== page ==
Just north of Seattle, in Vancouver, British Columbia, designer Shizuka Kai has specialized in puppetry, which utilizes her training in both acting and set design.
Kai’s pathway into puppetry was indirect. “I went to Studio 58, a conservatory-style theatre school, as an acting student,” Kai said. “Through my classes and project work, I realized that I had a passion for design, and I decided to pursue that further in the production program.”
It was through this expanded exploration that Kai finally found her calling. “Eventually in my graduating term, I had grown an even stronger passion for puppetry,” she said, “and in my final solo show presentation, I created, performed, and puppeteered five puppets.”
Both Kai’s style and her approach to her work were influenced by her earlier training in Japan. “The type of design is often very simplistic and beautiful, and I also saw some incredible bunraku style puppetry, kabuki, noh, and other traditional forms of Japanese theatre,” she said. “I also learned the importance of hard work, consistency, specificity, and respect for incredibly long commitments people make towards refining their art.”
Kai credits her inspiration to multiple experts in theatre. “I would say my design mom Pam Johnson has been and will always be my role model in scenic design,” Kai said. “She is not only an incredible designer, but she has taught and supported me through my life as a designer.”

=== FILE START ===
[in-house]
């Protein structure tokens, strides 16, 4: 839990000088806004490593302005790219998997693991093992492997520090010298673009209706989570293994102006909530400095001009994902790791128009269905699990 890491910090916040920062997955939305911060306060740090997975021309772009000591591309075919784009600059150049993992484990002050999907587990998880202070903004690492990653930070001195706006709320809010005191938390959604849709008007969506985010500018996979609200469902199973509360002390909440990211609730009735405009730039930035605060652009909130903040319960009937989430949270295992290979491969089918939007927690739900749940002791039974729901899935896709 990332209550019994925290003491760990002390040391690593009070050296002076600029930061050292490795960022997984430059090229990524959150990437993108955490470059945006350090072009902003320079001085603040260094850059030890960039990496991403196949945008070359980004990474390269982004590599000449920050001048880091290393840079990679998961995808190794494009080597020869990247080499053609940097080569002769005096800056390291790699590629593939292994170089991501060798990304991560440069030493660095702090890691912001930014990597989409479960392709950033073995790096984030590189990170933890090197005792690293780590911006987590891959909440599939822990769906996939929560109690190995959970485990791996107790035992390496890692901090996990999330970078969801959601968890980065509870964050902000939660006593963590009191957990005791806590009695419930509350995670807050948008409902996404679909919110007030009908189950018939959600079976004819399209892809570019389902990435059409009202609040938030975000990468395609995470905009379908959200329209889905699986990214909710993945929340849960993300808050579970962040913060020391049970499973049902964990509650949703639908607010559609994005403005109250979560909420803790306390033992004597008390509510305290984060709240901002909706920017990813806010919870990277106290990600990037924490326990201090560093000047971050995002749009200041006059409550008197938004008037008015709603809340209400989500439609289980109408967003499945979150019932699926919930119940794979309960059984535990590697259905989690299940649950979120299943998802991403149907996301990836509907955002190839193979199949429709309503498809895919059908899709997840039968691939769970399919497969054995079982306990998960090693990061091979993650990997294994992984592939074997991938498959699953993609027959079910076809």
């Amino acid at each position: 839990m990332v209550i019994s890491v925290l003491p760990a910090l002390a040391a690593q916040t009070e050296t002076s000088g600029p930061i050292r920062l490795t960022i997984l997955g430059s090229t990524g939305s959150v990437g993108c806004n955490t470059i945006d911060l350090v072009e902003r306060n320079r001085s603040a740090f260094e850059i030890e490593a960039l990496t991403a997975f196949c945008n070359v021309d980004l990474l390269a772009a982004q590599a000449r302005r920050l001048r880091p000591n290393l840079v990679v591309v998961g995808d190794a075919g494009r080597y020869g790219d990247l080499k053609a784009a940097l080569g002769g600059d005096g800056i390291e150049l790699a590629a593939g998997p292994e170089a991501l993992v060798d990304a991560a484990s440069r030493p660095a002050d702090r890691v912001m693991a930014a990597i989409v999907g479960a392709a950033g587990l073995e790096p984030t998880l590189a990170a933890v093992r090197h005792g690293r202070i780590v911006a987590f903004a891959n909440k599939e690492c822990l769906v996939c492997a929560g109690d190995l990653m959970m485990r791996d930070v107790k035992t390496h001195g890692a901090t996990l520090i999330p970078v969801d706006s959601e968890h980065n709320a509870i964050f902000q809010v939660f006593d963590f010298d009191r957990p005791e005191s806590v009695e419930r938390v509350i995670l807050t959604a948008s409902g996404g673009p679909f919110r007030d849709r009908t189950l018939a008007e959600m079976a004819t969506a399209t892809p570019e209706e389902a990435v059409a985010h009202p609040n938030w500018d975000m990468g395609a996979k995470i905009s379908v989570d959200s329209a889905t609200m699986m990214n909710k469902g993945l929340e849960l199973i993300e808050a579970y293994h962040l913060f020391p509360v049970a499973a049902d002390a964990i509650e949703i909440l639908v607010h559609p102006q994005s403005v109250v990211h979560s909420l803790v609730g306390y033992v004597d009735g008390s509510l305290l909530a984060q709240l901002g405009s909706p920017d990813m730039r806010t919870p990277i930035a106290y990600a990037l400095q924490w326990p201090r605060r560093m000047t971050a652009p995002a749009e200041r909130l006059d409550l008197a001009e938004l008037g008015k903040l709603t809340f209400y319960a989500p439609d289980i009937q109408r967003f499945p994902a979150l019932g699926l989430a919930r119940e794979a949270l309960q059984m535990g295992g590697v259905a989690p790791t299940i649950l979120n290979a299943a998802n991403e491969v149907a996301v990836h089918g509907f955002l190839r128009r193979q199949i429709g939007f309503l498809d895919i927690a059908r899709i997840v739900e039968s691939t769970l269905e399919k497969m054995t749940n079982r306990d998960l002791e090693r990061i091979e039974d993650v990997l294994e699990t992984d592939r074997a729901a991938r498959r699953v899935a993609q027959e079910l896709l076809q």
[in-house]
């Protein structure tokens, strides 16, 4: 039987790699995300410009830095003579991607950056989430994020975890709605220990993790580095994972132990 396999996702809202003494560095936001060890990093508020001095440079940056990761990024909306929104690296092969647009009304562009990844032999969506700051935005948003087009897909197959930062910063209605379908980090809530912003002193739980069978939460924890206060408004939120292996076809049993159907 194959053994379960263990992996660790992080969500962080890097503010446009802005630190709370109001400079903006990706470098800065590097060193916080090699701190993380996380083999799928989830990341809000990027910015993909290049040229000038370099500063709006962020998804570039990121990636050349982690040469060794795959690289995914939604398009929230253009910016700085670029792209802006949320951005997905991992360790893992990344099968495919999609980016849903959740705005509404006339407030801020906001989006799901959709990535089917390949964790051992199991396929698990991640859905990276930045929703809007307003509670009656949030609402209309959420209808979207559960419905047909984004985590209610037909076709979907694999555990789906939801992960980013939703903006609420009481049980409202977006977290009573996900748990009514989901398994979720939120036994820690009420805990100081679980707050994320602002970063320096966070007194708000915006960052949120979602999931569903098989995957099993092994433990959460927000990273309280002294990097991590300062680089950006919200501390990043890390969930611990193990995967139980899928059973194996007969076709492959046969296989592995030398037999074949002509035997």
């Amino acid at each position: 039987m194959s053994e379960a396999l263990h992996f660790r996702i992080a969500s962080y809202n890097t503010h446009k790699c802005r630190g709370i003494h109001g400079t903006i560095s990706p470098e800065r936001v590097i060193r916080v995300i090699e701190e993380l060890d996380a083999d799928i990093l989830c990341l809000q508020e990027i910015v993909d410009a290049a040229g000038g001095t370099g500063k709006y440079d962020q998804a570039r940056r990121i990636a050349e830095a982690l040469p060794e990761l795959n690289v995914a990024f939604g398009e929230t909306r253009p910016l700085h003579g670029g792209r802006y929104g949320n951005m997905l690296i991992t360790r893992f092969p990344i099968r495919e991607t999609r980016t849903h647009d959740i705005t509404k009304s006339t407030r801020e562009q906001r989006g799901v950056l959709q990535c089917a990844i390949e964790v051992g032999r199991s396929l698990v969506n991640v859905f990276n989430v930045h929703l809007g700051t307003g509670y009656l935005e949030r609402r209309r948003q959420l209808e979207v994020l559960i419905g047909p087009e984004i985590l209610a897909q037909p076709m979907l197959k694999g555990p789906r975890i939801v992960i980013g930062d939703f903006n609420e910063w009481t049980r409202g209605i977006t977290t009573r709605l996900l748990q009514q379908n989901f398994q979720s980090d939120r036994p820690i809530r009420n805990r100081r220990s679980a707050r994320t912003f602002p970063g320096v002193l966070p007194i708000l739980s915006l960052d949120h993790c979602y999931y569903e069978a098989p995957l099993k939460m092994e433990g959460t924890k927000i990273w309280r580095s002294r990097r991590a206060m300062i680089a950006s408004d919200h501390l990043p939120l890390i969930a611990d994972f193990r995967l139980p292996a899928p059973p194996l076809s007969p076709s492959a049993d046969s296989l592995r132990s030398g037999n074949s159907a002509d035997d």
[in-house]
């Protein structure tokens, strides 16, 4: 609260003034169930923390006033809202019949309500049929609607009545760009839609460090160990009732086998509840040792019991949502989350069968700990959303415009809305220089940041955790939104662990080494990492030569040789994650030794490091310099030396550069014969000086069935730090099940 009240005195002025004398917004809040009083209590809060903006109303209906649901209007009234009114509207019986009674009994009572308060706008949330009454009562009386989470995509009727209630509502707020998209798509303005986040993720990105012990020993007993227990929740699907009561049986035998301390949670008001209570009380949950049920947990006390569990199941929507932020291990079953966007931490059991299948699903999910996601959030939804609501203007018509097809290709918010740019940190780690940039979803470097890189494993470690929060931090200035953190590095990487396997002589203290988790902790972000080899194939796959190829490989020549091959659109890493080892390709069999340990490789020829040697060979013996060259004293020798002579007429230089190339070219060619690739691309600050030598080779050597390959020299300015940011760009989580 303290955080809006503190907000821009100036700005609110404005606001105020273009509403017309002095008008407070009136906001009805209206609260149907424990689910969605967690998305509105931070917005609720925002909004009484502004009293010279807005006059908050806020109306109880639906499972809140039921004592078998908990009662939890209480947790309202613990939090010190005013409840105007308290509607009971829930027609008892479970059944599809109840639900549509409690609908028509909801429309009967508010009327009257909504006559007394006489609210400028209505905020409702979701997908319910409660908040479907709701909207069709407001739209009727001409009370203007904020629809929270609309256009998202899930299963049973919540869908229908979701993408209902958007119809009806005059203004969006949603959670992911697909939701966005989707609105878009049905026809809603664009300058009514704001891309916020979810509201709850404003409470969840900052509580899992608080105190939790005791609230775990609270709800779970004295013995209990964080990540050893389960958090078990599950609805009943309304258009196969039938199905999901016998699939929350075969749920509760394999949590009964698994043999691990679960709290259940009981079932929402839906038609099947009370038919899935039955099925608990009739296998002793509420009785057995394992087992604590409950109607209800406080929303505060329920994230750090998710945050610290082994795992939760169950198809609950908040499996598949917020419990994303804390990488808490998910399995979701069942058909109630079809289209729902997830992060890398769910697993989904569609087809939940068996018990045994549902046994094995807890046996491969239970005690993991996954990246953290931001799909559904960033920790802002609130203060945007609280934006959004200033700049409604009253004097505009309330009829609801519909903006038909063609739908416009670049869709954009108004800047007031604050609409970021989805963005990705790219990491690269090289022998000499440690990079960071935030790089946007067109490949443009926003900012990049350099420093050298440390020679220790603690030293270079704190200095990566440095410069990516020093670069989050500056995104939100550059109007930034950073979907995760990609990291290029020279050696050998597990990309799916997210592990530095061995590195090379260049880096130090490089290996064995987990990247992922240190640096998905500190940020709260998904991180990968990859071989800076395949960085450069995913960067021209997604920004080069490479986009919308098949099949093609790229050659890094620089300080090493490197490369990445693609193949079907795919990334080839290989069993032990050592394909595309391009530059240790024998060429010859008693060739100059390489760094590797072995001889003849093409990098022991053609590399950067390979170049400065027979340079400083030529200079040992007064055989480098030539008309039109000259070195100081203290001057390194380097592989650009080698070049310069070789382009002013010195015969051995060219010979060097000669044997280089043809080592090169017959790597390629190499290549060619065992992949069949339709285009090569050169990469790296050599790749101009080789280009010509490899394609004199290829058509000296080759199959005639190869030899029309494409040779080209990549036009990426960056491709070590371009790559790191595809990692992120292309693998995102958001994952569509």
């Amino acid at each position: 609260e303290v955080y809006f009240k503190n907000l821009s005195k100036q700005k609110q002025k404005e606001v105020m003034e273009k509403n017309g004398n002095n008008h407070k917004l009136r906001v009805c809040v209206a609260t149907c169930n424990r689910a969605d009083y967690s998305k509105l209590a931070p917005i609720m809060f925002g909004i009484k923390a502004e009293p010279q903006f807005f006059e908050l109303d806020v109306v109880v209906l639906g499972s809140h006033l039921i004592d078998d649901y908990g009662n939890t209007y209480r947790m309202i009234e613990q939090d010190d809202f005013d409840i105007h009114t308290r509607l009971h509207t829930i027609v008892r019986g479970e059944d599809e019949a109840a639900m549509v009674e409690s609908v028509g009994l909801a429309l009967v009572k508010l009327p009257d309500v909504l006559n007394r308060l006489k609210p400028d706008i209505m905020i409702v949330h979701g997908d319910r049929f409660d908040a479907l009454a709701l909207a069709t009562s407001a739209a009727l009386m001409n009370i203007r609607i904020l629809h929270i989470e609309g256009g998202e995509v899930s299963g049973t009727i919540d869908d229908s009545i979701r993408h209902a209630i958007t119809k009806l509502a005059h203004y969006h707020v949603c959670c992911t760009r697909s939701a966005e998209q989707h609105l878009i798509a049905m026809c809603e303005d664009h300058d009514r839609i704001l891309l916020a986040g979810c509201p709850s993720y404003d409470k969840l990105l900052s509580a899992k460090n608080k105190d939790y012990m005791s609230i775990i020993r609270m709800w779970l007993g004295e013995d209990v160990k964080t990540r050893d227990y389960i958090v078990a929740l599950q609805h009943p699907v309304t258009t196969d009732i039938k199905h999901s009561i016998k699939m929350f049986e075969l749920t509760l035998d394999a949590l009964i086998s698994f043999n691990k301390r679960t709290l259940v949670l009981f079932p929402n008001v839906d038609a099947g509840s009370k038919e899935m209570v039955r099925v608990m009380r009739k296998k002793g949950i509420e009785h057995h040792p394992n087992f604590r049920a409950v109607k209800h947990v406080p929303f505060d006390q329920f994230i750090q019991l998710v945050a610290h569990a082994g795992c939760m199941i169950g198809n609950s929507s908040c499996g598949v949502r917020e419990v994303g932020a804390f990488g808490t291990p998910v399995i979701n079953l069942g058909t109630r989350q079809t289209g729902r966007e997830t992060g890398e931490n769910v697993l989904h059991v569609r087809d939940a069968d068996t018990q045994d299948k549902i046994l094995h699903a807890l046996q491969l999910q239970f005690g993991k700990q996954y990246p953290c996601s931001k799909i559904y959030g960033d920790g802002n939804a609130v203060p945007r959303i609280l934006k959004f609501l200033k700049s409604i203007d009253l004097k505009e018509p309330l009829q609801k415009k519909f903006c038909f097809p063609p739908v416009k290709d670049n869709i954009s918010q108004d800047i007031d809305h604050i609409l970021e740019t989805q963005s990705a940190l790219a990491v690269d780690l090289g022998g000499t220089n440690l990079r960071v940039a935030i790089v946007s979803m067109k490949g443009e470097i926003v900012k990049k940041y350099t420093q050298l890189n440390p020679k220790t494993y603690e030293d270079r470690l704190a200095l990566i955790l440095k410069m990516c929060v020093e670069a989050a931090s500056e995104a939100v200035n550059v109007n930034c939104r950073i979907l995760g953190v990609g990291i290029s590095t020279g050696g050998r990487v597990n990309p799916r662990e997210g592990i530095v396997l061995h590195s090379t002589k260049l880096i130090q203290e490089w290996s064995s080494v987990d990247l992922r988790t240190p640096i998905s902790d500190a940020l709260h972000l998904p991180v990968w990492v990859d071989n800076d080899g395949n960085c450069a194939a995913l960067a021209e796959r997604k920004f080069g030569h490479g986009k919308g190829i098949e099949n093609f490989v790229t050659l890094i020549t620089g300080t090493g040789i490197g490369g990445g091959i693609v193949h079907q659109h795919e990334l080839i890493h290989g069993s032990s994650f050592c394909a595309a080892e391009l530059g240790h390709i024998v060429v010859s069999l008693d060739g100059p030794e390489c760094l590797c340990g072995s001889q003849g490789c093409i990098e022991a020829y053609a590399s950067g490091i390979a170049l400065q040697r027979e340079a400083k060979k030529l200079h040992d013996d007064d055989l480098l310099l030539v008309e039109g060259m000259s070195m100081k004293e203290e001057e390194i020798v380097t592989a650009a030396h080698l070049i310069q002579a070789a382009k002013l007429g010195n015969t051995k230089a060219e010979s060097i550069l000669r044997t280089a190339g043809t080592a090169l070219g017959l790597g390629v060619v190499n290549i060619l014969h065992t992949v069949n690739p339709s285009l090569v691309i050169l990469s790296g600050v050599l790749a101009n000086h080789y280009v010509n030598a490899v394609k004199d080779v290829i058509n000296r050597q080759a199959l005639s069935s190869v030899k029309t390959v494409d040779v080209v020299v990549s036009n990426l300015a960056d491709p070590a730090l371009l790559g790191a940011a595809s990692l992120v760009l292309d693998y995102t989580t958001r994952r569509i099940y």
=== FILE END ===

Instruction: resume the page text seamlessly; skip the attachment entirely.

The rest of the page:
She also nods toward the influence of her academic years. “One of my professors, Wendy Gorling, inspired me and ignited my spark for puppetry,” Kai said.
And beyond her own personal realms, Kai recognizes the giants of the puppetry world. “I am always blown away by Jim and Brian Henson’s work,” she said. “Now that would be a dream job, working on their team!”
As she works her way to that level, Kai is navigating the challenges of building a career. “The biggest challenge for any theatre artist is to be financially stable and have a balanced lifestyle,” she said. “I also found that being a petite Japanese woman has been more difficult to gain respect especially when I was an emerging set designer, in a male-dominant field of work.”
Kai focuses on communication and professionalism. “I’m 36, but people often think I am in my early twenties, and thus automatically assume that I don’t have a clue what I am doing,” she said. “But I do work hard to make sure that my designs and ideas are heard, and am always direct with my thoughts, however still being open-minded and ready for changes. The most important thing with being successful is being a person you want to work with.”
This approach has given her some unique opportunities. “I worked on a show early last year which I got to puppeteer with a Mexican puppet company,” Kai said. “They taught me some very specific puppetry, including breath movement, arm and leg movements while working with another puppeteer on the same puppet, flying puppets, gigantic puppets, and miniature puppets. I remember during that whole month of rehearsals my arms were incredibly sore and I went home super exhausted everyday, but yet was very content and happy.”
Kai reports that this kind of joy comes from the balance that she strives to maintain. “You need to really immerse yourself into the work and make it meaningful through hard work and collaboration, but at the same time balance your home life and have a sense of stability,” she said.
Staying focused is essential, Kai says, for any successful puppeteer. “The key thing I’ve learned is to enjoy the creation process and the time you spend with all the incredible artists that surround you,” Kai said. “Surviving as an artist is no easy task, and you have to keep reminding yourself why you are doing what you are doing.”
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